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Garden.

TNJJ

Registered User
May 7, 2019
1,383
cornwall
I saw dad yesterday. He appears fine and he is well stocked and the carers are back. His masks have arrived so can be used. I am at home today digging the garden into an allotment. I took a picture of my plum tree just to cheer myself up..It’s funny how nature just carry’s on.. Amazing! I hope I get some plums.89D63E26-44C6-4CFF-964D-04FE2CFEF19C.jpeg
 

CardiffGirlInEssex

Registered User
Oct 6, 2018
154
We are hoping for plums too! Have had a little tree for about 5 years, not a single one. Got a second one (to grow in a pot) last autumn. Both have lots of blossom bit no sign of plums as yet.
 

TNJJ

Registered User
May 7, 2019
1,383
cornwall
We are hoping for plums too! Have had a little tree for about 5 years, not a single one. Got a second one (to grow in a pot) last autumn. Both have lots of blossom bit no sign of plums as yet.
This one is in a pot too. I think the plums should be do around June /July. I haven’t checked. It’s my first time for plums😀
 

TNJJ

Registered User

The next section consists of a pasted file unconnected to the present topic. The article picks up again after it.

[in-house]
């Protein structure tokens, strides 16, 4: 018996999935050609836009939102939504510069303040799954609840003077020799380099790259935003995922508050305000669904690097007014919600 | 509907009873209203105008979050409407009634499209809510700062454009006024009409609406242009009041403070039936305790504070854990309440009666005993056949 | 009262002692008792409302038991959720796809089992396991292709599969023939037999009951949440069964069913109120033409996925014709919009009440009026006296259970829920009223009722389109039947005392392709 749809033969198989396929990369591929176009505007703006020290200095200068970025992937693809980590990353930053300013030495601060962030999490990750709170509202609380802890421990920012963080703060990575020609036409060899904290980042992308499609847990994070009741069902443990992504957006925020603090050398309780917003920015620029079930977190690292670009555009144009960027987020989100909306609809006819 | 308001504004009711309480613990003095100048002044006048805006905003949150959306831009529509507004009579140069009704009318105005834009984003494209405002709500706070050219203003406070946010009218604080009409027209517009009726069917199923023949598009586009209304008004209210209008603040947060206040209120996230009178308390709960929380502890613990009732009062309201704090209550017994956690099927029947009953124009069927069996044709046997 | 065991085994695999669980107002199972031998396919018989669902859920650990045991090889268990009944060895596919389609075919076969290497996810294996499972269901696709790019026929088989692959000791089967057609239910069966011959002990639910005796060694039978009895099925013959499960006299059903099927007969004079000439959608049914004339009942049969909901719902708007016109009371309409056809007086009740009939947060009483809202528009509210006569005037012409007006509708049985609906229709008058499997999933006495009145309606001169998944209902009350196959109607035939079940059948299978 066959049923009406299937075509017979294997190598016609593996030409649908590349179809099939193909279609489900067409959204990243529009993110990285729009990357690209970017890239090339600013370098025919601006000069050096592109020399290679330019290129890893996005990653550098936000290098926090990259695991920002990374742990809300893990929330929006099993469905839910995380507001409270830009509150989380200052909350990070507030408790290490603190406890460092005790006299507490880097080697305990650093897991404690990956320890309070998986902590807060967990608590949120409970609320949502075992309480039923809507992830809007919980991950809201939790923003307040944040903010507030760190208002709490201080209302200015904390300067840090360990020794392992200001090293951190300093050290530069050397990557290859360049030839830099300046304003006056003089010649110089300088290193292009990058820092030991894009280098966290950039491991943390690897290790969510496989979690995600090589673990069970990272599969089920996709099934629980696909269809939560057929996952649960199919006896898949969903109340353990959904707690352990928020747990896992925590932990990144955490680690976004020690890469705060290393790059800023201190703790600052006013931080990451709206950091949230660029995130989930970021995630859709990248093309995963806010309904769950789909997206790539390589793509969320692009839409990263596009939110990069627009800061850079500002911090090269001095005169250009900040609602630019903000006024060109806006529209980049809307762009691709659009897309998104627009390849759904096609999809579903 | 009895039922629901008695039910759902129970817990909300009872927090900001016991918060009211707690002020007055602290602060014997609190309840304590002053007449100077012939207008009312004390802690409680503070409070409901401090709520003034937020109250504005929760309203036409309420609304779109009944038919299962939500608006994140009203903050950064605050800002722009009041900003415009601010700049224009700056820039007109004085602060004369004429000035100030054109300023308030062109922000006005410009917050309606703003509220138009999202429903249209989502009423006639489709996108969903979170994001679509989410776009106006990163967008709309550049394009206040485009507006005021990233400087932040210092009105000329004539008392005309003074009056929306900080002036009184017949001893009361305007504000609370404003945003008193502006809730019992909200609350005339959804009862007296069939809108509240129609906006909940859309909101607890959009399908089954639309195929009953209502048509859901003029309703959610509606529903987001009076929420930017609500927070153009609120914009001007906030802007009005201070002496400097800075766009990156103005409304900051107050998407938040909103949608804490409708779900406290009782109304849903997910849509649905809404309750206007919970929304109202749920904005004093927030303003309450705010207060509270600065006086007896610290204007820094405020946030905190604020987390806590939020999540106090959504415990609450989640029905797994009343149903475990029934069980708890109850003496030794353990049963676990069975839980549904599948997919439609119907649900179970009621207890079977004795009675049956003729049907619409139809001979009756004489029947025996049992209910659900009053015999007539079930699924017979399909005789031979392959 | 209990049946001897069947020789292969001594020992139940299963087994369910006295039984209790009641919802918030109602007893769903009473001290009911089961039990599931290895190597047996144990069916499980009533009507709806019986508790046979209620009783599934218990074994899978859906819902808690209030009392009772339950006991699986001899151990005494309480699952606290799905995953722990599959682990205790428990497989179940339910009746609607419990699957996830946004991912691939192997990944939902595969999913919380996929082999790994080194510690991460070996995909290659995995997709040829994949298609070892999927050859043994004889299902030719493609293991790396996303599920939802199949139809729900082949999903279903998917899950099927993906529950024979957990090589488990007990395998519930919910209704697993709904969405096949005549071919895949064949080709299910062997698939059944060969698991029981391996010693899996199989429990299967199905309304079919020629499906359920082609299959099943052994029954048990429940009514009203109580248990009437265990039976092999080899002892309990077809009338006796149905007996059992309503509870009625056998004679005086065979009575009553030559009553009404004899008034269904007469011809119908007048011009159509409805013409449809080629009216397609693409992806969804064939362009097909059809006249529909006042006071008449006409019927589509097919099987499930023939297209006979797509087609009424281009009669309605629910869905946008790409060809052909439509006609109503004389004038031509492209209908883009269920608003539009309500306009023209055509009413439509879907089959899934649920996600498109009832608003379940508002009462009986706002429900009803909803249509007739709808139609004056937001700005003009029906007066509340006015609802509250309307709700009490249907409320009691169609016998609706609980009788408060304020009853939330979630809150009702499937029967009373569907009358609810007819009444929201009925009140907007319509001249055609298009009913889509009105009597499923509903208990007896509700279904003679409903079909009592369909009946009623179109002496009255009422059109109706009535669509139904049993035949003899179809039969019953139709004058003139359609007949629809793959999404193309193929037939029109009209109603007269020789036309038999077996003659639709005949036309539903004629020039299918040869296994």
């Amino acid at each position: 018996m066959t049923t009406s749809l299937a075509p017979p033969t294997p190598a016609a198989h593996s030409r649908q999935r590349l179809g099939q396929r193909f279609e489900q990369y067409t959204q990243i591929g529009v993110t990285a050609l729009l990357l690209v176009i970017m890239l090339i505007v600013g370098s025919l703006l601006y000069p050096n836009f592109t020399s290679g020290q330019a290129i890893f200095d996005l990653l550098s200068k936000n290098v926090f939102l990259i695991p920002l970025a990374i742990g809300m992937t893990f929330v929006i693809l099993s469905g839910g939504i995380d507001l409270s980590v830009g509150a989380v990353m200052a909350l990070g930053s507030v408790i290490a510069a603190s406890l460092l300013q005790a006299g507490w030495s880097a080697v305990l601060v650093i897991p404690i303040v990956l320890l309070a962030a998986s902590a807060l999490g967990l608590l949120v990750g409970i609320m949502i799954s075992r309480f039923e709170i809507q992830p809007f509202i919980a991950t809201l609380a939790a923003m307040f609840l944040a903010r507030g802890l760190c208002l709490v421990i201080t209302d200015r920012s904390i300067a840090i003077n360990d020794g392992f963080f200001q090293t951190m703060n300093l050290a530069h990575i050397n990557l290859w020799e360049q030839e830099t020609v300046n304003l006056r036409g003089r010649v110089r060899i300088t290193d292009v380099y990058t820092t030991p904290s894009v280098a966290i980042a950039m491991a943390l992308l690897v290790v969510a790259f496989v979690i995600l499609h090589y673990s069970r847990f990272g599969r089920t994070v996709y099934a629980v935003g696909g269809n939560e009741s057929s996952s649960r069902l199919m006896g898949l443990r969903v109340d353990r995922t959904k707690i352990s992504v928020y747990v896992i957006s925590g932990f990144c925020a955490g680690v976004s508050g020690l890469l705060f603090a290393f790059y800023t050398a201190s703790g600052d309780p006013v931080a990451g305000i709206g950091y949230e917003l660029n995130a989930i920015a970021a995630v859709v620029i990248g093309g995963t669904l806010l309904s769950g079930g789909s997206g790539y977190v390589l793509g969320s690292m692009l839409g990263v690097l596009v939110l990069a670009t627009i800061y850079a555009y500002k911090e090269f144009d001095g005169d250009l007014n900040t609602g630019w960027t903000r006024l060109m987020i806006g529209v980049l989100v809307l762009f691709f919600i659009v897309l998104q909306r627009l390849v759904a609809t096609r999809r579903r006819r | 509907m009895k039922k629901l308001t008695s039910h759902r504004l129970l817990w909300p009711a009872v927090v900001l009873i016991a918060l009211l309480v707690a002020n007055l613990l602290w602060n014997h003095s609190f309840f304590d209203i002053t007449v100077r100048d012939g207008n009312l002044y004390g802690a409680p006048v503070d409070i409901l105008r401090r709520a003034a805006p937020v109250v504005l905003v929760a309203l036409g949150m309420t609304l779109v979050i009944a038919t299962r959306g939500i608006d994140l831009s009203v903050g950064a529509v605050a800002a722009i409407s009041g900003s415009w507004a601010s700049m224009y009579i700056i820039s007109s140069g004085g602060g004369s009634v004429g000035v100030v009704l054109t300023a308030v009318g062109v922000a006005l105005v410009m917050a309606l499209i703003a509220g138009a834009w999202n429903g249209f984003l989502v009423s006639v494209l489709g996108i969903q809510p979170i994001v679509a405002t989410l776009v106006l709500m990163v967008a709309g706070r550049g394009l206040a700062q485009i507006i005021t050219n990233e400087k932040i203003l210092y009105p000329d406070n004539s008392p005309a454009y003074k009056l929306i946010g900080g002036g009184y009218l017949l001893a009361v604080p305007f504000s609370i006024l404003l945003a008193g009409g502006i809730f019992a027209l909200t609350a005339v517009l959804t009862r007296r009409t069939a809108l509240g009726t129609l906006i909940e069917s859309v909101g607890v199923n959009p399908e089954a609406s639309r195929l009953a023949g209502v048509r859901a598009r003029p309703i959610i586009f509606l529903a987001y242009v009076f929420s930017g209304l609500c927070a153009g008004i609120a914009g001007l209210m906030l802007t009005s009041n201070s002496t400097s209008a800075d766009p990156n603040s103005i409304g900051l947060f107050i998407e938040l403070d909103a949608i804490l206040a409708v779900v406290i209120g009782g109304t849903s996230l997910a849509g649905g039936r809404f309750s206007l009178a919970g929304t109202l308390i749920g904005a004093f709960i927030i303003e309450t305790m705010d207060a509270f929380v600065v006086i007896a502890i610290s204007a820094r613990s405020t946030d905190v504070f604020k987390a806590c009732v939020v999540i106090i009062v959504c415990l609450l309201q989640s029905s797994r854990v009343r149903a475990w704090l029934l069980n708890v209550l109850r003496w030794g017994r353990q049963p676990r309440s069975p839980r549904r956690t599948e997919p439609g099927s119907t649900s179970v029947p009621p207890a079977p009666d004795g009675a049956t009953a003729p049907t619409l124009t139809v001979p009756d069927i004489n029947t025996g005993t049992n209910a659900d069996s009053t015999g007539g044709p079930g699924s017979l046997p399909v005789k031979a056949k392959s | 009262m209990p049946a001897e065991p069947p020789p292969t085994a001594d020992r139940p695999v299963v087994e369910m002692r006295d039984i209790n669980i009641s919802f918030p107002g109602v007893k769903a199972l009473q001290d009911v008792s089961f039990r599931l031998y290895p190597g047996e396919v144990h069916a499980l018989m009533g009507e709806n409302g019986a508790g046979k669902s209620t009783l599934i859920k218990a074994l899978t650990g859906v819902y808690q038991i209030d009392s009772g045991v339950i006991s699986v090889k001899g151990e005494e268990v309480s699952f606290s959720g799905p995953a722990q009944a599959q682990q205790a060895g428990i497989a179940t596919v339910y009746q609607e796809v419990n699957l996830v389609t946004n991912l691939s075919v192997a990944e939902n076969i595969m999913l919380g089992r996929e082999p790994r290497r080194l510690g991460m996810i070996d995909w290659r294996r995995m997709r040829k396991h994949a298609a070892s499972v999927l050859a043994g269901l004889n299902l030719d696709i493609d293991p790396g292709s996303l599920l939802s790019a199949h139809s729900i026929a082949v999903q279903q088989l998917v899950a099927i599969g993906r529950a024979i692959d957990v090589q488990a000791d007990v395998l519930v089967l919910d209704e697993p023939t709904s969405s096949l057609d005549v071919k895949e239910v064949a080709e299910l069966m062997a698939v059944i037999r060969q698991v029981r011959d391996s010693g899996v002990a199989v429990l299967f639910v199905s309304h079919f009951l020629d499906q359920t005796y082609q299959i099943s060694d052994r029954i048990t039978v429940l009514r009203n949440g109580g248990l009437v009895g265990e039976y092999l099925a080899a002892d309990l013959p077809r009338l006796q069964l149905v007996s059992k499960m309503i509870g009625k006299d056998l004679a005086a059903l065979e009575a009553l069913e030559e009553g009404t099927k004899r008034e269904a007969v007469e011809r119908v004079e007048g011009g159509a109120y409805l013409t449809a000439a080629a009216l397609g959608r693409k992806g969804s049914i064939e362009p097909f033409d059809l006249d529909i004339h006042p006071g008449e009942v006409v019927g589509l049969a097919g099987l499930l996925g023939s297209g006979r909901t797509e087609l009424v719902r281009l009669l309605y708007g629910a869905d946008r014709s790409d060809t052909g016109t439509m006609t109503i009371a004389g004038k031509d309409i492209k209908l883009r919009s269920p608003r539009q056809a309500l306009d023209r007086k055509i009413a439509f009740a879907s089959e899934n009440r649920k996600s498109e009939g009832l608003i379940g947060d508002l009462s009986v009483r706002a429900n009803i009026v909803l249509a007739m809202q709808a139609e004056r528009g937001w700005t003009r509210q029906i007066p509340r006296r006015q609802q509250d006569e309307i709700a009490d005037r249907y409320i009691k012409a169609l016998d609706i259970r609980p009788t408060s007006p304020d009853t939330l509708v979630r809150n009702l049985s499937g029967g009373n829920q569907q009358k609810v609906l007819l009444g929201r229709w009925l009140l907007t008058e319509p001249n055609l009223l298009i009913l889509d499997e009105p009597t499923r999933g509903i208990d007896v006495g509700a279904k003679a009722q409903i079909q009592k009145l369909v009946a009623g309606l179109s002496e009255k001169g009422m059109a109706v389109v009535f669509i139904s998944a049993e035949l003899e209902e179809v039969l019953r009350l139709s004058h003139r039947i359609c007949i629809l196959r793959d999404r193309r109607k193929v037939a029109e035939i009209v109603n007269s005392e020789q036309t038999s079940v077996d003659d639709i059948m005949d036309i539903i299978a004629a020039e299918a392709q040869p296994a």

May 7, 2019
1,383
cornwall
My plum tree is normally loaded and was from the first year. I have a great chutney recipe for left overs
I’m looking forward to doing some jams. I have never done a chutney. I think it is going to be a bit like “The Good Life down here. But without the pigs and chickens 😀
 

jugglingmum

Registered User
Jan 5, 2014
5,737
Chester
Our plum tree is just coming out in to flower - I do find it is quite water sensitive - ie it needs more than you expect as it flowers and the fruit sets.

Ours tend to ripen whilst we are on holiday most years so we don't actually eat many of them. Maybe not this year.
 

TNJJ

Registered User
May 7, 2019
1,383
cornwall
Our plum tree is just coming out in to flower - I do find it is quite water sensitive - ie it needs more than you expect as it flowers and the fruit sets.

Ours tend to ripen whilst we are on holiday most years so we don't actually eat many of them. Maybe not this year.
Mine is in a pot. It is going to be interesting at the very least.Looks like we are going to have quite a few plums between all of us😀
 

jugglingmum

Registered User
Jan 5, 2014
5,737
Chester
We have let out son dig up some of the back lawn (he wanted to do it last year) so we might be having lots of potatoes carrots radishes beetroot courgette and cucumber with tomatoes and peppers in the office (by south facing patio windows) on the other hand if his interest wanes we might just have bare patch on the lawn
 

theunknown

Registered User
Apr 17, 2015
416
How I'm looking forward to my three apple trees bearing fruit. Not just because the apples taste so much better than any you get in a supermarket, but because they won't be ready to eat for a few months. So my fond hope is that by that time we'll be having a glorious summer and this awful, horrible time will have passed.